The 2024 total solar eclipse will be viewable from Indiana on April 8, 2024. It will be the last total solar eclipse visible from the contiguous United States until 2044, so plan ahead so you do not miss the opportunity.
- How a Solar Eclipse Works
How a Solar Eclipse Works
A solar eclipse happens when, at just the right moment, the moon passes between the sun and earth. Sometimes it only blocks part of the sun's light (partial solar eclipse), but sometimes it blocks all of the light (total solar eclipse). The moon casts a shadow on a narrow part of the earth, and this shadow trail is what is called the path of totality. Within that path, the moon blocks the sun completely for up to a few minutes.
- Find a Place to View From and Get There Early
Find a Place to Watch From and Get There Early
The total solar eclipse will be highly publicized in the days leading up to April 8, 2024. Because of the rarity of total solar eclipses, many thousands of people will be traveling to Indiana or from elsewhere within the state so that they can be in the path of totality. In fact, it is estimated Indiana may see as many as half a million out-of-state visitors for the eclipse, boosting the state's population by nearly 10%.
This will lead to unusually high levels of traffic on roadways. As seen around the country during the Great American Eclipse in 2017, traffic jams will occur, especially after the eclipse is over and people begin to travel home. Expect crowds and traffic levels to be heavy, even in rural areas.
To avoid being on the roads at these times, plan ahead:
- Look up a location nearby that is in the path of totality.
- Make sure that you find a spot with a good view of the sky — not obscured by trees or other tall objects.
- Be sure that you have permission to watch from a location: Many places are hosting events where the public can watch.
- Make arrangements to arrive there before peak travel occurs.
- Time It Right
Time It Right
The eclipse will begin at approximately 1:45 p.m. Eastern on April 8, 2024, and end at about 4:30 p.m. Eastern. During this time, the sun will be partially obscured by the moon, and you should use special eclipse sunglasses to view the eclipse without risking permanent eye damage.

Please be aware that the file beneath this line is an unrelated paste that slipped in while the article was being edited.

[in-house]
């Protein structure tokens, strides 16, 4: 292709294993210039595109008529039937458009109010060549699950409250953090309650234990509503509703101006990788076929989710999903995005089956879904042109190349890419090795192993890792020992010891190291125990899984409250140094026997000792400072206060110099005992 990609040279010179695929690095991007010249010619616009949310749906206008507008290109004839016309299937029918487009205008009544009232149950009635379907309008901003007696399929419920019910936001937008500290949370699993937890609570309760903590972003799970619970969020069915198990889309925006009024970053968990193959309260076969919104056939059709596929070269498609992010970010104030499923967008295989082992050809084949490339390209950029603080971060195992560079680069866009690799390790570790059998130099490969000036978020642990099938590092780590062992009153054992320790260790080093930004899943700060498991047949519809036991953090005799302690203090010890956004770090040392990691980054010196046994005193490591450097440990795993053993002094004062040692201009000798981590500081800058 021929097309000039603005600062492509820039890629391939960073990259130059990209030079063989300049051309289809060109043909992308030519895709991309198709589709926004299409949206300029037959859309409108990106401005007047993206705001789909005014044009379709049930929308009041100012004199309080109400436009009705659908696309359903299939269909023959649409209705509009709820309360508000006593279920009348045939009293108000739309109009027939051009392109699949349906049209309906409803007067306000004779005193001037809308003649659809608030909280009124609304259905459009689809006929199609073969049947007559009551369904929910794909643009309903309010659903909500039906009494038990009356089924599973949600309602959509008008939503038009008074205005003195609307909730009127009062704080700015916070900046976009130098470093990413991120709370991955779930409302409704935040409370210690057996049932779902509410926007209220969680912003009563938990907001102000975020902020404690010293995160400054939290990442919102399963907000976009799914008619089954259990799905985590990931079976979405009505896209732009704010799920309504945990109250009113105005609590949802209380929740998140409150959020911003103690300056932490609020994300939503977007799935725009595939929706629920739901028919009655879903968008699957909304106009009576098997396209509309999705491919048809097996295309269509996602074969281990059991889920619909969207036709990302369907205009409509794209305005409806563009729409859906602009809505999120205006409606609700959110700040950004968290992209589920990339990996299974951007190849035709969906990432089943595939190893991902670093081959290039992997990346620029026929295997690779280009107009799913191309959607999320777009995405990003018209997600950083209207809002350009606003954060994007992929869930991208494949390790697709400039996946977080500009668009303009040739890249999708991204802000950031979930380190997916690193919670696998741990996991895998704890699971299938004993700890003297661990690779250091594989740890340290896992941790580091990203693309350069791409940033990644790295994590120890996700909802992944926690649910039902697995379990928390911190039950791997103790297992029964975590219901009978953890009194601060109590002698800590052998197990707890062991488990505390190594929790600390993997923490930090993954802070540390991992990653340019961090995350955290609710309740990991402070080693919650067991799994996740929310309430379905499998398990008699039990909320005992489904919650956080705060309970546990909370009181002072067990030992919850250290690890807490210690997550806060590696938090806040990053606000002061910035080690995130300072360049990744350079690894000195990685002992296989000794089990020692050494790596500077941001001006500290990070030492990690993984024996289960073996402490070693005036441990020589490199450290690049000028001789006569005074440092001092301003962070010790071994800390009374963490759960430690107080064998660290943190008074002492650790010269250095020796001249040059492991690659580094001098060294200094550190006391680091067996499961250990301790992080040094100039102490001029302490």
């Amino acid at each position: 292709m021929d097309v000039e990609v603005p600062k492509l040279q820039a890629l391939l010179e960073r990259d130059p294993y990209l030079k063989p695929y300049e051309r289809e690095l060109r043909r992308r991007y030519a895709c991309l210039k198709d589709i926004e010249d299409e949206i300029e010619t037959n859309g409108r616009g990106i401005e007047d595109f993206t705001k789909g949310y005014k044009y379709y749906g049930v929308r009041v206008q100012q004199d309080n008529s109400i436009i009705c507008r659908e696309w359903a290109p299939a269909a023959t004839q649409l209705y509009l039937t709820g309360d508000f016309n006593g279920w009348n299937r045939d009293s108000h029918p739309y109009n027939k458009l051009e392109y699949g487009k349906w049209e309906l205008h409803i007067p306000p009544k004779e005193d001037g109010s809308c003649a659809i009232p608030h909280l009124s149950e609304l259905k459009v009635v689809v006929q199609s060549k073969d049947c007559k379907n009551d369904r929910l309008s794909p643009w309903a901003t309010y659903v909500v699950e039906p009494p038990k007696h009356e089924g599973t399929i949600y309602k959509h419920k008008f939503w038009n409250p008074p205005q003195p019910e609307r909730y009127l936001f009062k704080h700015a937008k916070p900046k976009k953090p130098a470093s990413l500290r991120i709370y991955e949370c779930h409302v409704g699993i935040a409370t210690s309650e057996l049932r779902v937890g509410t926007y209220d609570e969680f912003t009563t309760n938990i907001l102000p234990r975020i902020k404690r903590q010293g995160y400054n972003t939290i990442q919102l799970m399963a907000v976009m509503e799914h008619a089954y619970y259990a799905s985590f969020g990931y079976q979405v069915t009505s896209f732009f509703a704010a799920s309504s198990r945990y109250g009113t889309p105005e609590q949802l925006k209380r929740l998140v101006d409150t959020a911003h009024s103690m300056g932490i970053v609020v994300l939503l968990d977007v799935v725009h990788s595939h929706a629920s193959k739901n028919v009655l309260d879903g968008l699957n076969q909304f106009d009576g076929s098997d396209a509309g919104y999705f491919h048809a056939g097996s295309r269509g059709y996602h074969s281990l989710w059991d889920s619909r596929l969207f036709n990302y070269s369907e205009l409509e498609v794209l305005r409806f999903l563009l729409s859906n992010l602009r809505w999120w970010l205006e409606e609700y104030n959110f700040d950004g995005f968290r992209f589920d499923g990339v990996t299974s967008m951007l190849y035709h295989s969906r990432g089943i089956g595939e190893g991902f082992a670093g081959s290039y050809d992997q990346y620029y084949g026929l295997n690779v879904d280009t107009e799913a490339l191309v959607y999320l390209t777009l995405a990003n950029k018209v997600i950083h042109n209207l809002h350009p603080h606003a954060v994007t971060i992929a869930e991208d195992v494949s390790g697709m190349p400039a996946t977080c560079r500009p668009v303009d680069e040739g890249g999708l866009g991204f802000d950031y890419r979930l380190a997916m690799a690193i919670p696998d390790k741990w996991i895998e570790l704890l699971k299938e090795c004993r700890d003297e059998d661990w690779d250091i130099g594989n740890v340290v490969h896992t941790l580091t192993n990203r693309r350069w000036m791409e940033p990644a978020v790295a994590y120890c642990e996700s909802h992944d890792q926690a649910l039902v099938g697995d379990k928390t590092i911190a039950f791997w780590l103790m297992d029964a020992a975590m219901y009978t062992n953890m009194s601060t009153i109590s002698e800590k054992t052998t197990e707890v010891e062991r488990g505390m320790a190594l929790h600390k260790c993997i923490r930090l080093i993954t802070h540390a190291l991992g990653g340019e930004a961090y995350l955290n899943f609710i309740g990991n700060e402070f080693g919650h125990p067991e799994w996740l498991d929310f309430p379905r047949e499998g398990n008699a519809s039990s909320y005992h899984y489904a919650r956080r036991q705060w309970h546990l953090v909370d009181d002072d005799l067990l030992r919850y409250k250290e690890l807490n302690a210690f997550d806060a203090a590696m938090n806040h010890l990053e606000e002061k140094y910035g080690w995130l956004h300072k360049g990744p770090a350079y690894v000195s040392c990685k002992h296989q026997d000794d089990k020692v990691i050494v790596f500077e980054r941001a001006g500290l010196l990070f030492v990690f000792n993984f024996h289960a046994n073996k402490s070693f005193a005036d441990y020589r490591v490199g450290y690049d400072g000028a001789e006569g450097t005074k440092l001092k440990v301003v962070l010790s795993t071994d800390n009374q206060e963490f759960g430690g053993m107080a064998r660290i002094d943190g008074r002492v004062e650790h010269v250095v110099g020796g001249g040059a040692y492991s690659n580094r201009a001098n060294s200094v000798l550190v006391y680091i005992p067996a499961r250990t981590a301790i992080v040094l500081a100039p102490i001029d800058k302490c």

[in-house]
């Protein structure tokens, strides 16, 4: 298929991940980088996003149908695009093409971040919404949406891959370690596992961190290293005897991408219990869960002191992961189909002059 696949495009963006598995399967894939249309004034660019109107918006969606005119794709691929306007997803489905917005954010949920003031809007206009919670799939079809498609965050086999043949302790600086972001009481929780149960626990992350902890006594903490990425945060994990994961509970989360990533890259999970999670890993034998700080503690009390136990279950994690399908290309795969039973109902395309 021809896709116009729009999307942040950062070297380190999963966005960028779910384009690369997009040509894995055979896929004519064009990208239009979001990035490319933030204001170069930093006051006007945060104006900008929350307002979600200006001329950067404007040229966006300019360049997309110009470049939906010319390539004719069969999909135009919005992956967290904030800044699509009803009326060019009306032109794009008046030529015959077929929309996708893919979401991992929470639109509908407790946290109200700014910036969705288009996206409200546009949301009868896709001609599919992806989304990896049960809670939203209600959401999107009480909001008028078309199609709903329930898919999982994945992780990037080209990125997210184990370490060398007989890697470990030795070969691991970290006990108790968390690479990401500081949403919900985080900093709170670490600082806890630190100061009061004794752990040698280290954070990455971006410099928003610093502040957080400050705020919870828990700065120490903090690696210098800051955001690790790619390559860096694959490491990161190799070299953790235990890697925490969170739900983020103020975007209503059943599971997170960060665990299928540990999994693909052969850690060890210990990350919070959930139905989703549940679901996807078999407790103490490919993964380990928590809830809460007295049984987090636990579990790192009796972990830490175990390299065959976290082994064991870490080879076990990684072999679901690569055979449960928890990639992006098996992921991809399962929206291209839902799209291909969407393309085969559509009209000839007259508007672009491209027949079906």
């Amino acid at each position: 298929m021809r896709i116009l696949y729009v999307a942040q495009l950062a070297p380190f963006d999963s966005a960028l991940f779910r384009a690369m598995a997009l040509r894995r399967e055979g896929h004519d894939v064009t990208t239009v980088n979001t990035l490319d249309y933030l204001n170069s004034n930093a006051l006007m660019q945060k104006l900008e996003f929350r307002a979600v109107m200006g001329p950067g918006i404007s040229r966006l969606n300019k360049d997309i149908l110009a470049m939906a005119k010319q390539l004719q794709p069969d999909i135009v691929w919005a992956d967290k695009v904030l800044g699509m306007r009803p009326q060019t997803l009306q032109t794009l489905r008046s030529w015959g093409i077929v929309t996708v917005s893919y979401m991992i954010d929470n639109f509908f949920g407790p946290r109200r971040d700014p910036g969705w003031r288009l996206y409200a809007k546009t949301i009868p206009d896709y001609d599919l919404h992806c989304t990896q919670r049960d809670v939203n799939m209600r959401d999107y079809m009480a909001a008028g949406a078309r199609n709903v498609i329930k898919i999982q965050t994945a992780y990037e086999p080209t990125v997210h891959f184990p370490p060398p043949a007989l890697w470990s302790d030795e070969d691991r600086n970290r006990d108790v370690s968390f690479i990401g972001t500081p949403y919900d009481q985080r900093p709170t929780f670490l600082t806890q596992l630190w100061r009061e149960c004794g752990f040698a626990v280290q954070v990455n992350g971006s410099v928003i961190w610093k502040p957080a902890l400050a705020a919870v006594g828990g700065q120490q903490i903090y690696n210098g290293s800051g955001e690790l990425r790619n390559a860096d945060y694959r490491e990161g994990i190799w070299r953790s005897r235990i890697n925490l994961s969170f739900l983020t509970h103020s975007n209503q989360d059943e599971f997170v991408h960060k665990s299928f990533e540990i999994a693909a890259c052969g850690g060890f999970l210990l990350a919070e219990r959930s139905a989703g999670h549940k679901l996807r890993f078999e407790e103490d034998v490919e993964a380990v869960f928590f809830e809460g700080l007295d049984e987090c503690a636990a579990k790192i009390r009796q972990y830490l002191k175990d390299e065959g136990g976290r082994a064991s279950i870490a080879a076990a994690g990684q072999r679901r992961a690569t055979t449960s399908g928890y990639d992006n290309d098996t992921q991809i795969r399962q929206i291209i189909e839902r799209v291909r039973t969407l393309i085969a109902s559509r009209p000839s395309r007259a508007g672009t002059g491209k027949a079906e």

Totality is the most special stage of the eclipse and is the only period of time when you can observe the total eclipse without eclipse glasses. This stage will begin at roughly 3 p.m. Eastern in the southwestern part of the state and will be over within just a few minutes. The exact duration depends on the location. Regardless of where you are in Indiana, by 3:15 p.m. Eastern, totality will be finished everywhere in the state.
- Use Eye Protection
Use Eye Protection
During the few seconds or minutes when the moon is completely blocking the sun (totality), viewers can safely look toward the sun without eye protection. The rest of the eclipse, before and after totality, you will need special sunglasses when you look at the sun. Order them now from a reputable vendor so that you and those you are with will be ready in advance. Sunglasses may be hard to acquire close to the event.
- Stay Around
The time of totality will be over by 3:15 p.m. Eastern in Indiana, and the partial eclipse will be completely over by 4:30 p.m. Eastern. Plan ahead to stay at the location you viewed the eclipse for a while to allow for peak traffic to pass. Consider staying the night there instead of leaving immediately after the eclipse. Thousands of people will be driving after the eclipse is over in a special type of "rush hour," including in areas that are not used to having traffic jams. Avoid the traffic and stay around a while. VisitIndiana.com has a great list of suggested places to stay in Indiana.